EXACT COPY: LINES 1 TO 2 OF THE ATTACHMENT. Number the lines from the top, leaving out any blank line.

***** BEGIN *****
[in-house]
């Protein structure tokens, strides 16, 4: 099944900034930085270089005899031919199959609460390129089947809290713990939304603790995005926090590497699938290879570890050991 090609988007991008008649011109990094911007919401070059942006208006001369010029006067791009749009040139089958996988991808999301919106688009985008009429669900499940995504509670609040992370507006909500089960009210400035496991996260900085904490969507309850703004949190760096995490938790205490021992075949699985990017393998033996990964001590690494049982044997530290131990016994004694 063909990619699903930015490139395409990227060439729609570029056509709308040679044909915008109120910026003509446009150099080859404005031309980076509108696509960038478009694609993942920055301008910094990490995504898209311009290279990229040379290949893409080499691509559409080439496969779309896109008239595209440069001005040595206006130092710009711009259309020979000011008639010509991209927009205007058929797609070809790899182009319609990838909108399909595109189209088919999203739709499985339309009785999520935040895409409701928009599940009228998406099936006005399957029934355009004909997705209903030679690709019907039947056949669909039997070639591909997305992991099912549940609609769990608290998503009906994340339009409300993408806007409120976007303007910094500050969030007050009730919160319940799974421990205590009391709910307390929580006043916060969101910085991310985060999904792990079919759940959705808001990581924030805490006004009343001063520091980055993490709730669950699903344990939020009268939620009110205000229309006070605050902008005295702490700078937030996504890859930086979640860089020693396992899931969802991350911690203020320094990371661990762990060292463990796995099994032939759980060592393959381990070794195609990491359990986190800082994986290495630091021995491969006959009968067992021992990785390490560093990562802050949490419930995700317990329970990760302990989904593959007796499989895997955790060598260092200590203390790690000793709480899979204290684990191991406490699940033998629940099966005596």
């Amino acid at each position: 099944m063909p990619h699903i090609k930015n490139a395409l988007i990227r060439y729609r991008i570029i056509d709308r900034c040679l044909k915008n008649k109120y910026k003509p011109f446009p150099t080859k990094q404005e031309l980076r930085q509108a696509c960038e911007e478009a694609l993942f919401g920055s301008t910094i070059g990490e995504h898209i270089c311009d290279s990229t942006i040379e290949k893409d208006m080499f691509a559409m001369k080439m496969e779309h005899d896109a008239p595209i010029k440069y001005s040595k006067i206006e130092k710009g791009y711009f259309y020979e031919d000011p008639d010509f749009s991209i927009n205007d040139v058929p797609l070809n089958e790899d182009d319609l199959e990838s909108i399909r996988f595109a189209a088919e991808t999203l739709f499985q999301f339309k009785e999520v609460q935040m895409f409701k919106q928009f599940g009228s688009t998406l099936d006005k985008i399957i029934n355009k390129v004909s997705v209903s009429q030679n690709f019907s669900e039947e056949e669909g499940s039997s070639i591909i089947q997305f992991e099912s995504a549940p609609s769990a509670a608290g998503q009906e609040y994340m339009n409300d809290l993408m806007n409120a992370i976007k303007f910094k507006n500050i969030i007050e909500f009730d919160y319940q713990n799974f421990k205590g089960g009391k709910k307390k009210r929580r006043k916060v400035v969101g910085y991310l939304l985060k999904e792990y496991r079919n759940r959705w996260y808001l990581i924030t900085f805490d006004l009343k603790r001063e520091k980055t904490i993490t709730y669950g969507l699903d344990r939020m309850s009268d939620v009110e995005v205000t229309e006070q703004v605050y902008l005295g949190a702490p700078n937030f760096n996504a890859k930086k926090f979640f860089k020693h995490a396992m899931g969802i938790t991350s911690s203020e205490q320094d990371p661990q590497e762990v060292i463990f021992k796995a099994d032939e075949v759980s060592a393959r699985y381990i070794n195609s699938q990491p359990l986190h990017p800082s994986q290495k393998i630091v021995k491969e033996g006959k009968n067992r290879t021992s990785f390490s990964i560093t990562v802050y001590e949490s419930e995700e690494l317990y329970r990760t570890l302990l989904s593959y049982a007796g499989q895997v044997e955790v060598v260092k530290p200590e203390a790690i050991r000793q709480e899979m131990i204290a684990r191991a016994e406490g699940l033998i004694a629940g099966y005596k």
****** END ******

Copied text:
[in-house]
């Protein structure tokens, strides 16, 4: 099944900034930085270089005899031919199959609460390129089947809290713990939304603790995005926090590497699938290879570890050991 090609988007991008008649011109990094911007919401070059942006208006001369010029006067791009749009040139089958996988991808999301919106688009985008009429669900499940995504509670609040992370507006909500089960009210400035496991996260900085904490969507309850703004949190760096995490938790205490021992075949699985990017393998033996990964001590690494049982044997530290131990016994004694 063909990619699903930015490139395409990227060439729609570029056509709308040679044909915008109120910026003509446009150099080859404005031309980076509108696509960038478009694609993942920055301008910094990490995504898209311009290279990229040379290949893409080499691509559409080439496969779309896109008239595209440069001005040595206006130092710009711009259309020979000011008639010509991209927009205007058929797609070809790899182009319609990838909108399909595109189209088919999203739709499985339309009785999520935040895409409701928009599940009228998406099936006005399957029934355009004909997705209903030679690709019907039947056949669909039997070639591909997305992991099912549940609609769990608290998503009906994340339009409300993408806007409120976007303007910094500050969030007050009730919160319940799974421990205590009391709910307390929580006043916060969101910085991310985060999904792990079919759940959705808001990581924030805490006004009343001063520091980055993490709730669950699903344990939020009268939620009110205000229309006070605050902008005295702490700078937030996504890859930086979640860089020693396992899931969802991350911690203020320094990371661990762990060292463990796995099994032939759980060592393959381990070794195609990491359990986190800082994986290495630091021995491969006959009968067992021992990785390490560093990562802050949490419930995700317990329970990760302990989904593959007796499989895997955790060598260092200590203390790690000793709480899979204290684990191991406490699940033998629940099966005596």